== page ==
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Legendary Glentoran FC To Celebrate 140th Birthday With The Opening Of The 140 Club

John Colrain scores from the penalty spot during the Glens’ 1-1 draw with Benfica in the 1967 European CupJohn Colrain scores from the penalty spot during the Glens’ 1-1 draw with Benfica in the 1967 European Cup

Last updated on October 4th, 2022 at 10:41 AM

Legendary Glentoran FC will celebrate its 140th birthday with an anniversary match and the opening of a club that will support the local community.

The Northern Ireland Premier League leaders will compete against Carrick Rangers FC on October 7, exactly 140 years since the club was founded.

Glentoran owner Ali Pour
Glentoran owner Ali Pour

And to celebrate this special birthday club owner Ali Shams Pour will announce the launch of the ‘The 140 Club’, a body set up to assist those in need within the local community during this time of financial hardship and cost-of-living crisis.

The 140 Club aims to raise and contribute £50,000 which will allow hundreds of families across Belfast to gain access to food packages, adequate clothing and gifts for children in the run-up to Christmas.

The 140 Club will serve as a social partnership between Glentoran FC local community groups and charitable organisations to assist those in need across the city.

The Glentoran team which won the Vienna Cup in 1914, the first ever European competition
The Glentoran team which won the Vienna Cup in 1914, the first-ever European competition

Businessman Ali said: “I work in the energy sector and have first-hand knowledge of how rising energy costs directly impact inflation and ultimately the cost of living. I am worried that many families in our Belfast community will suffer in the coming months which is why I am proud to launch the 140 Club.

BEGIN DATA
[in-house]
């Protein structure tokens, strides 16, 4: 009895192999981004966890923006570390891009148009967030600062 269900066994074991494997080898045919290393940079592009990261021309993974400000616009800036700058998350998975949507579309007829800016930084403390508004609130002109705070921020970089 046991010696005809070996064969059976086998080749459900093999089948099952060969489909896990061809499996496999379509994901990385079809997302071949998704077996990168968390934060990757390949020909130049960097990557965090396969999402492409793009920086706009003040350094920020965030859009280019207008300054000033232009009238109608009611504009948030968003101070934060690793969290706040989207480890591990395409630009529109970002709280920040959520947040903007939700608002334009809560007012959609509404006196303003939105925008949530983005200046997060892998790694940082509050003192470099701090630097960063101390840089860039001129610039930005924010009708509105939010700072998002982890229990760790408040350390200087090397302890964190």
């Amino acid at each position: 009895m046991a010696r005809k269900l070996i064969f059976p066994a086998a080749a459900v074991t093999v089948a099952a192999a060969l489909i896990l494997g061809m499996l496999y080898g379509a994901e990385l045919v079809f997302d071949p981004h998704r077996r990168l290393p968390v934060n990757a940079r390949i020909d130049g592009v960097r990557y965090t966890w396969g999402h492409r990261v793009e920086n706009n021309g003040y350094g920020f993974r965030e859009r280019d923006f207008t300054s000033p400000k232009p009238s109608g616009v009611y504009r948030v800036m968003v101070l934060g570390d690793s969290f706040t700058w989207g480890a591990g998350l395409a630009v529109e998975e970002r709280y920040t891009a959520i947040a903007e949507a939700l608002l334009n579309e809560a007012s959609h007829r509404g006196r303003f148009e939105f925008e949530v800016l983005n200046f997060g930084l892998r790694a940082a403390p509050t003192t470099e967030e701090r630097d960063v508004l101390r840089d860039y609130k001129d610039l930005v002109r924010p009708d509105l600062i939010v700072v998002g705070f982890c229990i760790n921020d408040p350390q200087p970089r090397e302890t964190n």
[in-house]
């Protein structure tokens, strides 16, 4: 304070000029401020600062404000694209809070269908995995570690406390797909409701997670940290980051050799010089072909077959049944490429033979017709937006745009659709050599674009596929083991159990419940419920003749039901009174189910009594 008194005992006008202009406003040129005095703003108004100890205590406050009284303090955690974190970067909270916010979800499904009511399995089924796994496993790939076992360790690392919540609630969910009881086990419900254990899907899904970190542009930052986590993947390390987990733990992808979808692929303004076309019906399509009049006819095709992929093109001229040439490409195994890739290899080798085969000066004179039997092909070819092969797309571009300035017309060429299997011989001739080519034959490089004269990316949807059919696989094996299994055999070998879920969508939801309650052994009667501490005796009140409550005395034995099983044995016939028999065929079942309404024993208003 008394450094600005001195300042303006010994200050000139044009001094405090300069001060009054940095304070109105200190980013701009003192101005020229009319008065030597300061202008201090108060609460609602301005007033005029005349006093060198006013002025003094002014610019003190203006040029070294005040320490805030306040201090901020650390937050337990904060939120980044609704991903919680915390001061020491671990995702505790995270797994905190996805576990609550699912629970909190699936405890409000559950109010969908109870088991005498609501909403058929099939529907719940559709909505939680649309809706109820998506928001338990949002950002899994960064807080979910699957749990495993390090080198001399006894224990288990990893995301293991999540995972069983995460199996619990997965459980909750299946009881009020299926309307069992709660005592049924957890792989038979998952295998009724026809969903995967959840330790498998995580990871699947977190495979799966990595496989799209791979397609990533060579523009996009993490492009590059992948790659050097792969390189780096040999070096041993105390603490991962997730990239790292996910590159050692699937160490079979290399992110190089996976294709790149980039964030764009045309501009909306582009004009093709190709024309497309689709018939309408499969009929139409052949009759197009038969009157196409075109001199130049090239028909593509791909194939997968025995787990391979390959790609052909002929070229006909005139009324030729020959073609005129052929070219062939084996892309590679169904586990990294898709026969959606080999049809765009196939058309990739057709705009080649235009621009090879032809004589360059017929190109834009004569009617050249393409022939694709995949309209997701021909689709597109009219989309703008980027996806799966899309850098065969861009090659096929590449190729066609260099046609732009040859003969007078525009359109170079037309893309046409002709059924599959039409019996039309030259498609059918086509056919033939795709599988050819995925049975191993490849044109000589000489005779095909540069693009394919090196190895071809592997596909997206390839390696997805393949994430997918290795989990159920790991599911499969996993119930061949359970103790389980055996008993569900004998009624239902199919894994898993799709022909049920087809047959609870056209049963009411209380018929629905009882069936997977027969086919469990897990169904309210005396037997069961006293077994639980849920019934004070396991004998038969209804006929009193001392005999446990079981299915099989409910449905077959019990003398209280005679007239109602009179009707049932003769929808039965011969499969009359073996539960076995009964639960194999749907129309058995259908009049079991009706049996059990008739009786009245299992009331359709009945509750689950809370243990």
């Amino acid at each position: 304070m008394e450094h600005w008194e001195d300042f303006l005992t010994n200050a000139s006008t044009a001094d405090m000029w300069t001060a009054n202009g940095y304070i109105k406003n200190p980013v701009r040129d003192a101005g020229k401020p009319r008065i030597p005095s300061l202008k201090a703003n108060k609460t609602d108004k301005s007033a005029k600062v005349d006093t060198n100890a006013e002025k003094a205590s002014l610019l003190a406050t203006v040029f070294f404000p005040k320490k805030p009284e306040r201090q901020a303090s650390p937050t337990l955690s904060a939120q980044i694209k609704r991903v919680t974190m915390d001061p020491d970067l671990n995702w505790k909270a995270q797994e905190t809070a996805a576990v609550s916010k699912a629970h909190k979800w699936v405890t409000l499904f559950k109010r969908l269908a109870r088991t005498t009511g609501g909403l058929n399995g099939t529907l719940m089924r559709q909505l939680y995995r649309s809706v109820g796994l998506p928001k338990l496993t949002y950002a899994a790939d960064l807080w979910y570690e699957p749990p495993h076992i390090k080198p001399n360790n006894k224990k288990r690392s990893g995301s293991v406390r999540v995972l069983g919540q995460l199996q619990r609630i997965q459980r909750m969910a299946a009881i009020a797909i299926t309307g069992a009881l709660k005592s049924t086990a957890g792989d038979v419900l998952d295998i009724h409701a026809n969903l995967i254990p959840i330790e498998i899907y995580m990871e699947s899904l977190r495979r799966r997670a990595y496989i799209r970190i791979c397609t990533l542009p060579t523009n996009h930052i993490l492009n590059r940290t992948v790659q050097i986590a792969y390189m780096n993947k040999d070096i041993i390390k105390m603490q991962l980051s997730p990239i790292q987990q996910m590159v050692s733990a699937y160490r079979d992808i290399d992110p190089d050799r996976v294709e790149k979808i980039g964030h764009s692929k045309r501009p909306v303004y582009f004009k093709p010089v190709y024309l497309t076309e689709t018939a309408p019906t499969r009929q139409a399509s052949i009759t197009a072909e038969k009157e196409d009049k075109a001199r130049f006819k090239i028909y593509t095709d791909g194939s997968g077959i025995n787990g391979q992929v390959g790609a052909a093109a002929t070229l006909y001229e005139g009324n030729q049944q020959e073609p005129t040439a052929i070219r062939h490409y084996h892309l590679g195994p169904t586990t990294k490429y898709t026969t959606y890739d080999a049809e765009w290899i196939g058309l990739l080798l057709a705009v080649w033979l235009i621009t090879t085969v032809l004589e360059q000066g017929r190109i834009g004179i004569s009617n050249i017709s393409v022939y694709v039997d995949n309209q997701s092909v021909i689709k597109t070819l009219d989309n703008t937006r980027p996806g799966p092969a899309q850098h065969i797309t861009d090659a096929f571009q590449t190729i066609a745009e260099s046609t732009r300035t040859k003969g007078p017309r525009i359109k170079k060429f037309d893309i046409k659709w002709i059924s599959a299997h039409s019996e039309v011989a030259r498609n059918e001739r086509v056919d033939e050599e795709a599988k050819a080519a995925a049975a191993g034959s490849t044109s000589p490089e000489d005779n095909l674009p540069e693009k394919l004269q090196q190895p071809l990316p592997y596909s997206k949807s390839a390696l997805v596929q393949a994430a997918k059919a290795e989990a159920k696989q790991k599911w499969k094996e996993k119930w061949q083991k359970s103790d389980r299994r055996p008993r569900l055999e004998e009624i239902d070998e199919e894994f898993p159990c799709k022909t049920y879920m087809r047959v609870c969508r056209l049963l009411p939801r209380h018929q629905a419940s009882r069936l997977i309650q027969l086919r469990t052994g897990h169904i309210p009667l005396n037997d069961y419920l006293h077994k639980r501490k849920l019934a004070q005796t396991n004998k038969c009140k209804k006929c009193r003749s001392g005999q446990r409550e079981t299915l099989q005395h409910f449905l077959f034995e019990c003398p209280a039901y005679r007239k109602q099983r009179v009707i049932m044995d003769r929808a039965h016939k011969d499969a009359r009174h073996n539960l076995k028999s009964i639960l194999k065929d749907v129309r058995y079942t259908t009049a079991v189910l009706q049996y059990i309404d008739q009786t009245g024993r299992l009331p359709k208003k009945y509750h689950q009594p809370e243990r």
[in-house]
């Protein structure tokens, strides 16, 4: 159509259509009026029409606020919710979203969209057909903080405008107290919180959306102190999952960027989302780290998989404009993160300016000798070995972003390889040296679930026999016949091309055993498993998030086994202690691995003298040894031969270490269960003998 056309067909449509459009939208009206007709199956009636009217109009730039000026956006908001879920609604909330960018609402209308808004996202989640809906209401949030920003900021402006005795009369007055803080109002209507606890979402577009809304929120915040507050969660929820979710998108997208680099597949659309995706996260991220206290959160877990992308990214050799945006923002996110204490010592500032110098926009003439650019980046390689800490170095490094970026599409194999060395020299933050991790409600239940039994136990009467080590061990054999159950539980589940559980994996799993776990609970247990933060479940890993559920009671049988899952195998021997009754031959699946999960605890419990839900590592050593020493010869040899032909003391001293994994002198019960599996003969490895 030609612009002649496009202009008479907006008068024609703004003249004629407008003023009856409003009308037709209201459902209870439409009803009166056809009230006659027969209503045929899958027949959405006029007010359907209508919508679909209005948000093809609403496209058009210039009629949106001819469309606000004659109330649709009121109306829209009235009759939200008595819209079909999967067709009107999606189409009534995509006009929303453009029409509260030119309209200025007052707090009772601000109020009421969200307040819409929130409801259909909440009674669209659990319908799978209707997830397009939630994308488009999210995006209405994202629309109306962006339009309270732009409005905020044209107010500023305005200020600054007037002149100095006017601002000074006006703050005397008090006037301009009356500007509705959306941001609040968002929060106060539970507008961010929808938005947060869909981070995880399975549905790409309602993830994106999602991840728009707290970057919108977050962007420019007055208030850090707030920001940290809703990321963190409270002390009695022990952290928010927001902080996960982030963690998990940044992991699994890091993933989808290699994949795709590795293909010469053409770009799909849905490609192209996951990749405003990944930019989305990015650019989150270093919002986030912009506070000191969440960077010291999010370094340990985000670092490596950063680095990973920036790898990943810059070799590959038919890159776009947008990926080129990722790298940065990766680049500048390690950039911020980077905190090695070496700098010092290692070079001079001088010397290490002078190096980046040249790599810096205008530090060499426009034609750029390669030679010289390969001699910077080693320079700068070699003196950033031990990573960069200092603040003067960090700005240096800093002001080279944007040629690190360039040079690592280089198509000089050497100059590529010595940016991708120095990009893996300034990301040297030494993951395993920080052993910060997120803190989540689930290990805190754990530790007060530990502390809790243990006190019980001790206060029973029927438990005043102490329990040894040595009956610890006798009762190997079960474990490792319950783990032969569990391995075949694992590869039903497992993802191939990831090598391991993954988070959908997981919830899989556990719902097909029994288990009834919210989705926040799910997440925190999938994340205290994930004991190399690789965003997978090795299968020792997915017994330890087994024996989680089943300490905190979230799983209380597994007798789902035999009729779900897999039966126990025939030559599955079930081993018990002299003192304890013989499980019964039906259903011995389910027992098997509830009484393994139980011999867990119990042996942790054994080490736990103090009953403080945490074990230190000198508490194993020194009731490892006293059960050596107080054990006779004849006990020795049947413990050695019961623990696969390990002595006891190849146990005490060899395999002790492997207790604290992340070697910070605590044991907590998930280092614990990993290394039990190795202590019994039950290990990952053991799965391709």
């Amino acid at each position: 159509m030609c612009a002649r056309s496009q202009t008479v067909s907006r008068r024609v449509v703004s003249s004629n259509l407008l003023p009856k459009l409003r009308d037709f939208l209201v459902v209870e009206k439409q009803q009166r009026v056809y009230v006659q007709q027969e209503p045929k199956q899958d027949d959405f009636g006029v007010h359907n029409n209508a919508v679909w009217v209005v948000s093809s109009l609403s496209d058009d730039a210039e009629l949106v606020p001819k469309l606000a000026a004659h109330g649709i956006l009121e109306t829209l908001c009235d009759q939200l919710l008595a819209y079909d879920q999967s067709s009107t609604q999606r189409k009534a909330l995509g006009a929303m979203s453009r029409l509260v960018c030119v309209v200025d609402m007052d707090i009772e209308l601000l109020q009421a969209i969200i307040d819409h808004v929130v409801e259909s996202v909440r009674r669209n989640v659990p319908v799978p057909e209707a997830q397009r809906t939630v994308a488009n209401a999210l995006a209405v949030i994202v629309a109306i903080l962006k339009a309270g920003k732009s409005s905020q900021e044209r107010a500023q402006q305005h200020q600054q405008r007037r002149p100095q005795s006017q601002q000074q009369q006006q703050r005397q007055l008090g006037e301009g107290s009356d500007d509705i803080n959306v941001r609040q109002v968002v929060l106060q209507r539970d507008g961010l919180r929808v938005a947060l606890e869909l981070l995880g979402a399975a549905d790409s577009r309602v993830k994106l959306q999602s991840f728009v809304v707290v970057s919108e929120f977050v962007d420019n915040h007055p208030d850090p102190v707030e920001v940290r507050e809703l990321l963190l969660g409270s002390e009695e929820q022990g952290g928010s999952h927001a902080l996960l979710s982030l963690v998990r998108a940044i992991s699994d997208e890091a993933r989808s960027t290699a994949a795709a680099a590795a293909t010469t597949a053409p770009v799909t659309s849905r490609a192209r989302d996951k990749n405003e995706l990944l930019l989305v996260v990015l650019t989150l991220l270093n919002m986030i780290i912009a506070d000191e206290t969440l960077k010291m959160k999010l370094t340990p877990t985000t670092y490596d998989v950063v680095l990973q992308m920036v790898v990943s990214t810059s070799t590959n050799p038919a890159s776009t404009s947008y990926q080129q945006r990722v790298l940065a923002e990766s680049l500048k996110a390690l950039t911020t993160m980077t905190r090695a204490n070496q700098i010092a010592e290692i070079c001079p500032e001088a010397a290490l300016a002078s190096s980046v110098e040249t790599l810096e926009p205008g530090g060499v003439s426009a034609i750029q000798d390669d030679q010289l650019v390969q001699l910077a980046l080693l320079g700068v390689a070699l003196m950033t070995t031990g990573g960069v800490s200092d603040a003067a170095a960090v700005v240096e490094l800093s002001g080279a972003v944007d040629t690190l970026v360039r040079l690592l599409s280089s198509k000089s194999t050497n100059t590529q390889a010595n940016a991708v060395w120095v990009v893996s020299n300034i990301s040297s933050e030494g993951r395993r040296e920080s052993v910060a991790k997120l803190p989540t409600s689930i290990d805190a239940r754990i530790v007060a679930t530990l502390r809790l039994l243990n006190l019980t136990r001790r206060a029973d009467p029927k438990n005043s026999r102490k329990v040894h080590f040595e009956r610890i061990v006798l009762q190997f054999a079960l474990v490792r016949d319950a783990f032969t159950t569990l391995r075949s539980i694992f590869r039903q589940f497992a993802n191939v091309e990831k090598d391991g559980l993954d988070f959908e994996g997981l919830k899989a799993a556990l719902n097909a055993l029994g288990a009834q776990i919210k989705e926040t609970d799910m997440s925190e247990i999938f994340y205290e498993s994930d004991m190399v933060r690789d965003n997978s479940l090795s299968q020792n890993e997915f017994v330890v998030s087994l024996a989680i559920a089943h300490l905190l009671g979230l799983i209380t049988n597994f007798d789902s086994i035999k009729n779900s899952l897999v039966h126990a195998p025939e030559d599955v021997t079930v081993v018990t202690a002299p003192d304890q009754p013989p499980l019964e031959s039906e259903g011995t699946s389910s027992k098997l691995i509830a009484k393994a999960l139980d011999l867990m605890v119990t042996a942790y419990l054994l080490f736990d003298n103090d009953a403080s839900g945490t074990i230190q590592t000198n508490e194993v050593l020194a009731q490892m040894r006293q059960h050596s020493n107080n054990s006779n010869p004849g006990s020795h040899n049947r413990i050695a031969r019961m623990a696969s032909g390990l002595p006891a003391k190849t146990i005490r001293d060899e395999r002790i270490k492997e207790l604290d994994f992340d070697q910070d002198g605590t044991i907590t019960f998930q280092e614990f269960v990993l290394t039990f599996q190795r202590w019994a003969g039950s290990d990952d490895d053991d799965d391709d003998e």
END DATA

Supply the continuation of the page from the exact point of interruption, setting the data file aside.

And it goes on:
“Since my involvement with the club three years ago, we have raised a substantial amount of money to help such families, but this year we need to raise a lot more in order to make an impact.

That’s why I’m announcing a target of £50,000 and in order to be able to manage and deploy this amount of money, we need to have a structure in place, and that would be the role of the 140 Club.”

Ali added: “Whilst I can’t guarantee our results on the pitch, I can guarantee that we will help as many families as possible during these hard times.”

Club General Manager, Desi Curry, said: “Glentoran FC has been the heartbeat of Community interaction for 140 years now.

A flooded Glentoran Football pitch

Through the good times and the bad, the Club and their supporters have come as one, to combat and overcome the challenges that everyday life brings to its community of ‘East Belfast’ The resilience shown by all has been remarkable.

“The founding of the 140 Club, is another extension of this unique relationship and is fitting that it will be launched by our owner, who has demonstrated in the past, that he is willing to back the Club both financially and even more importantly, through positive actions.

We all at Glentoran are determined to remain optimistic in times of austerity, and look forward to a brighter future, both on and off the field! ‘le jeu avant tout’.”

Karla McDermott, Head of Glentoran FC Social Partnerships, said: “Glentoran Social Partnership has been working extremely hard over the past 3 years to support the local community through the Covid-19 Pandemic. We are now facing another crisis with the spiralling cost of living that is predicted to cripple families across Northern Ireland.